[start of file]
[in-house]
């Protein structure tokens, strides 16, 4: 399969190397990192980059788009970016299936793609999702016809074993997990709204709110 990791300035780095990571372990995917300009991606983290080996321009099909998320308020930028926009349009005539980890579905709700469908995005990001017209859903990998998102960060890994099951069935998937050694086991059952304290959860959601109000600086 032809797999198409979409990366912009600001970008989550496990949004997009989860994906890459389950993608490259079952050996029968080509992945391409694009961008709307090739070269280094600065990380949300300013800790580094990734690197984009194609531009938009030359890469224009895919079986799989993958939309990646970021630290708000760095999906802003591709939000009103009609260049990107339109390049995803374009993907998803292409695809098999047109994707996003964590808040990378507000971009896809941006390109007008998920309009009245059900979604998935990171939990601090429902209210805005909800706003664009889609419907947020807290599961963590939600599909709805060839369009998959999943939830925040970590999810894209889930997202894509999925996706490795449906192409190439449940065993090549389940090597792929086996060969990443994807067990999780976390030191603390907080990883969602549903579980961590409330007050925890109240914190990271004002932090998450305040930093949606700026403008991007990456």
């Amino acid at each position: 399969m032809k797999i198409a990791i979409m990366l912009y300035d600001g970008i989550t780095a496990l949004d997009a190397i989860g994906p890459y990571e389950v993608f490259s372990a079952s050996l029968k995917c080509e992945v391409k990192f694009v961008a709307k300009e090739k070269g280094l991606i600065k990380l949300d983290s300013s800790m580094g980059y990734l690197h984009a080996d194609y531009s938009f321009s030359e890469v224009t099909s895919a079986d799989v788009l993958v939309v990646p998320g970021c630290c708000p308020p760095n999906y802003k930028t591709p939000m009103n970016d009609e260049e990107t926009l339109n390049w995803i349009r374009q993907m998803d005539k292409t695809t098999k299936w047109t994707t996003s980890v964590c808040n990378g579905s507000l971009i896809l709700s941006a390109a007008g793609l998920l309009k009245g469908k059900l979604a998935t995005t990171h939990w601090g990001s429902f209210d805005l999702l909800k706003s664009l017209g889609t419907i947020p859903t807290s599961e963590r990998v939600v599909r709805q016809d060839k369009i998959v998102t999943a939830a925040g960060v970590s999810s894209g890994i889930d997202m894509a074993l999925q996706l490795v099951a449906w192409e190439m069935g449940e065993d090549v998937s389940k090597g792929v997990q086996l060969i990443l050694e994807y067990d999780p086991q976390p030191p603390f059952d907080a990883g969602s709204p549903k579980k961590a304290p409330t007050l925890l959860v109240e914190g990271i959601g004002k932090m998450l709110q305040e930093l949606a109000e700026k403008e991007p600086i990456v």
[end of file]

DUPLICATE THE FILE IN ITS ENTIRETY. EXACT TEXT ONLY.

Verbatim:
[in-house]
């Protein structure tokens, strides 16, 4: 399969190397990192980059788009970016299936793609999702016809074993997990709204709110 990791300035780095990571372990995917300009991606983290080996321009099909998320308020930028926009349009005539980890579905709700469908995005990001017209859903990998998102960060890994099951069935998937050694086991059952304290959860959601109000600086 032809797999198409979409990366912009600001970008989550496990949004997009989860994906890459389950993608490259079952050996029968080509992945391409694009961008709307090739070269280094600065990380949300300013800790580094990734690197984009194609531009938009030359890469224009895919079986799989993958939309990646970021630290708000760095999906802003591709939000009103009609260049990107339109390049995803374009993907998803292409695809098999047109994707996003964590808040990378507000971009896809941006390109007008998920309009009245059900979604998935990171939990601090429902209210805005909800706003664009889609419907947020807290599961963590939600599909709805060839369009998959999943939830925040970590999810894209889930997202894509999925996706490795449906192409190439449940065993090549389940090597792929086996060969990443994807067990999780976390030191603390907080990883969602549903579980961590409330007050925890109240914190990271004002932090998450305040930093949606700026403008991007990456």
């Amino acid at each position: 399969m032809k797999i198409a990791i979409m990366l912009y300035d600001g970008i989550t780095a496990l949004d997009a190397i989860g994906p890459y990571e389950v993608f490259s372990a079952s050996l029968k995917c080509e992945v391409k990192f694009v961008a709307k300009e090739k070269g280094l991606i600065k990380l949300d983290s300013s800790m580094g980059y990734l690197h984009a080996d194609y531009s938009f321009s030359e890469v224009t099909s895919a079986d799989v788009l993958v939309v990646p998320g970021c630290c708000p308020p760095n999906y802003k930028t591709p939000m009103n970016d009609e260049e990107t926009l339109n390049w995803i349009r374009q993907m998803d005539k292409t695809t098999k299936w047109t994707t996003s980890v964590c808040n990378g579905s507000l971009i896809l709700s941006a390109a007008g793609l998920l309009k009245g469908k059900l979604a998935t995005t990171h939990w601090g990001s429902f209210d805005l999702l909800k706003s664009l017209g889609t419907i947020p859903t807290s599961e963590r990998v939600v599909r709805q016809d060839k369009i998959v998102t999943a939830a925040g960060v970590s999810s894209g890994i889930d997202m894509a074993l999925q996706l490795v099951a449906w192409e190439m069935g449940e065993d090549v998937s389940k090597g792929v997990q086996l060969i990443l050694e994807y067990d999780p086991q976390p030191p603390f059952d907080a990883g969602s709204p549903k579980k961590a304290p409330t007050l925890l959860v109240e914190g990271i959601g004002k932090m998450l709110q305040e930093l949606a109000e700026k403008e991007p600086i990456v």